>   I have also removed some personal biases.B  ;-)
>   B
>   The AIS awards are always going to be biased one way or
> another... in
>   favour of growing irises as opposed to, say, daylilies.B 
> <bias
>   removed>
>   B
>   TheseB awards are determined by garden performance in the
> various
>   judges' gardens.B  That is a considerable improvement
> over a picture in
>   a catalogue, over a spike in a show, or by Joe Blow's
> comments on the
>   internet.
>   B
>   All the information concerning the iris awards is
> provided in the
>   Handbook for Judges and Shows that is available for sale
> from the AIS
>   website.B
>   B
>   First,B the hybridizer has to evaluate the seedling -
> does it have
>   qualities that are an advancement over what is already
> available to the
>   knowledgeable gardening public.B  This means those who
> will distinguish
>   between the stuff you can get at Walmart vs. the stuff
> you can get at a
>   quality nursery.B  If=2
>   0so, they mayB registerB it for introductionB after
>   several20years of evaluation in their garden and
> (especially for the
>   less experience hybridizer) guesting at another garden
> elsewhere in the
>   country/continent.B  It may then be forked into the
> compost or formally
>   introduced via a catalogue or some other printable
> advertisement
>   (webpages can be printed and mailed to the registrar).
>   B
>   The clock starts upon that formal introduction.B  A
> bearded iris becomes
>   eligible for the Honourable Mention upon its second year
> of
>   availability to the public.B  A beardless iris, such as a
> siberian,
>   becomes eligible for the HM upon its third year of
> availability to the
>   public.
>   B
>   Practically speaking, that means avid iris growers who
> are willing to
>   pay the introduction price... and that generally means
> the iris judges
>   (such as myself).B  Fortunately iris prices come down far
> more rapidly
>   than daylilies, so the average gardener can buy such
> irises within 3-4
>   years at about a quarterB the introduced price.B
>   B
>   The tool used to make the determination of what wins the
> HM is the AIS
>   ballot that is sent to all eligible AIS judges.B  There
> are over 800
>   judges spread out over the continent and overseas,
> including a large
>   number in the Pacific Northwest.B  All have multiple
> years of AIS
>   membership and a considerable amount of training into
> what constitutes
>   a quality iris.B  There are some excellent judges and
> some20less so, but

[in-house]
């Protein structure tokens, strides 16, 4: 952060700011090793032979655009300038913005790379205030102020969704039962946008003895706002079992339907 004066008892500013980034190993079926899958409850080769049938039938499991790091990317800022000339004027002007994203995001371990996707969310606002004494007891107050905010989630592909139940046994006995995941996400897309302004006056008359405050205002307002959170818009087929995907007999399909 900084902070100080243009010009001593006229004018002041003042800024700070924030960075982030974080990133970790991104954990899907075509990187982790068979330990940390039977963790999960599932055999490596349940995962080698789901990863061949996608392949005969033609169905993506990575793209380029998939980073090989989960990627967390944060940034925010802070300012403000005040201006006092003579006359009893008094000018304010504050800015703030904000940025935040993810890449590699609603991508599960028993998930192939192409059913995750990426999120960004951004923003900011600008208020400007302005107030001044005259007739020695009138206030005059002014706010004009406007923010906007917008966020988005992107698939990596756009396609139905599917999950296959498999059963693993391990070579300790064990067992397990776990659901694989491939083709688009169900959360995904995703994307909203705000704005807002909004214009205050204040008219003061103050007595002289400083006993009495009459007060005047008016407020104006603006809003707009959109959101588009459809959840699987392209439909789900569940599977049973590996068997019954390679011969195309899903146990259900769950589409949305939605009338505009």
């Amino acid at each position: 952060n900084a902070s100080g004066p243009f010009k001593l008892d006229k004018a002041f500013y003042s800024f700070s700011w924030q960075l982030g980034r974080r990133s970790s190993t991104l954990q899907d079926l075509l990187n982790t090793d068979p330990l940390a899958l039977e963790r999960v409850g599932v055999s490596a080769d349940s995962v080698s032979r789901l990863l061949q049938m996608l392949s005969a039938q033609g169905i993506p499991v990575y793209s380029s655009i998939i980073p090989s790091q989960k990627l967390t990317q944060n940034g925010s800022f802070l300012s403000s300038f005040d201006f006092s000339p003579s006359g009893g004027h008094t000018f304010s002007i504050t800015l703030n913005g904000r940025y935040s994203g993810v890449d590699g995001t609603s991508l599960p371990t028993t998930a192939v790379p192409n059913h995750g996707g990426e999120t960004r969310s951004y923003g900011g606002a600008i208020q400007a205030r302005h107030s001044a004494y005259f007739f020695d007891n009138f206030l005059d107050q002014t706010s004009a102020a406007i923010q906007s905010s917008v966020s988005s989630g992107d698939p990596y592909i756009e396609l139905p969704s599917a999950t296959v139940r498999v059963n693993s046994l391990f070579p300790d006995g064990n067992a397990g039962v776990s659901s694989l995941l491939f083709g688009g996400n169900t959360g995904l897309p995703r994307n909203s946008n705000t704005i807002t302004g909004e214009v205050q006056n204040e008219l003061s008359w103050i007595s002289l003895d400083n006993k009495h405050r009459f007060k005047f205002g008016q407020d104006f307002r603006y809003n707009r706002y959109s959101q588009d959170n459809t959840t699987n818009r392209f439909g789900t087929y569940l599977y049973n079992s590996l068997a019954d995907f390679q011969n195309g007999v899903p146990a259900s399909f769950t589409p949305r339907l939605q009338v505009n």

>   the overall quality is quite high and all must retrain,
> both in the
>   classroom and i
>   n the garden,B if they wish to maintain their status.
>   B
>   So when the ballots are tabulated, there are about
> 800-900 experienced
>   voters whose opinions are counted.B  For all iris
> classes, the top 10%
>   plus ties will receive an HM.B  If an iris does not win
> an HM in its
>   first three years of eligibility, it drops off the ballot
> BUT it always
>   remains eligible for an HM.B  <bias removed>.
>   B
>   Once an irisB receives an HM, it is added to the ballot
> asB being
>   eligibleB Award of Merit two years after the HM award.B 
> This allows the
>   judges who have not grown it previously to add it to
> their garden for
>   subsequent evaluation (or to search it out in other iris
> growers'
>   garden).B  Again, it remains eligible for an AM for three
> years, but if
>   it does not win an AM in those three years, it drops off
> the ballot
>   permanently.
>   B
>   The top 10% plus ties will receive an AM.B  At least two
> of each class
>   will be awarded an AM, however there must be at least
> three candidates
>   for an AM before voting is permitted.B  Therefore the
> less popular
>   classes will see proportionately more AM awards per
> number of
>   introductions than the most popular classes.
>   B
>   So you see that the chances of winning an AM in a given
> year are only
>   slightly greater than 1% for all introduced irisesB
>   from a given year.B
>   In three years of eligibility this means that around 3%
> of all
>   introduced irises from a given year in a gi
>   ven class will win an AM for
>   the most popular classes (TB and SDB especially).
>   B
>   Once a iris wins an AM, it becomes immediately eligible
> for the class
>   medal.B  The top vote getter wins the medal, but ties are
> permitted.
>   B
>   The medal winners become eligible for the Dykes Memorial
> Medal.
>   B
>   So to answer your question concerning 'Starwoman'
> (an IB) vs 'Rococco',
>   (a TB) the hybridizer who introduced 'Starwoman'
> saw qualities that
>   were improvements over existing cultivars.B  Those
> qualities could be
>   bloom count, durability, form, structure, hardiness,
> foliage habits;
>   any number of things.B  The enthusiastic iris gardeners
> across North
>   America who purchased it early and grew it in their
> gardens saw the
>   same thing, or even different things (such as rebloom)
> and voted for it
>   as a confirmation of its quality.B  Over the course of
> four rounds of
>   voting (six in the case of 'Starwoman'), its
> merits were confirmed.
>   B
>   All of which does not mean 'Rococco' is an
> inferior iris (I've never
>   grown it).B  It means that 'Starwoman' has
> superior qualities that
>   knowledgeable iris growers believe the gardening public
> should be made
>   aware of when determining what they might consider
> planting in their
>   garden.
>   B
>   Regards,
>   B
>   SandyB  Ives in Ottawa
> 
> 
> 
> 
> 
>    =2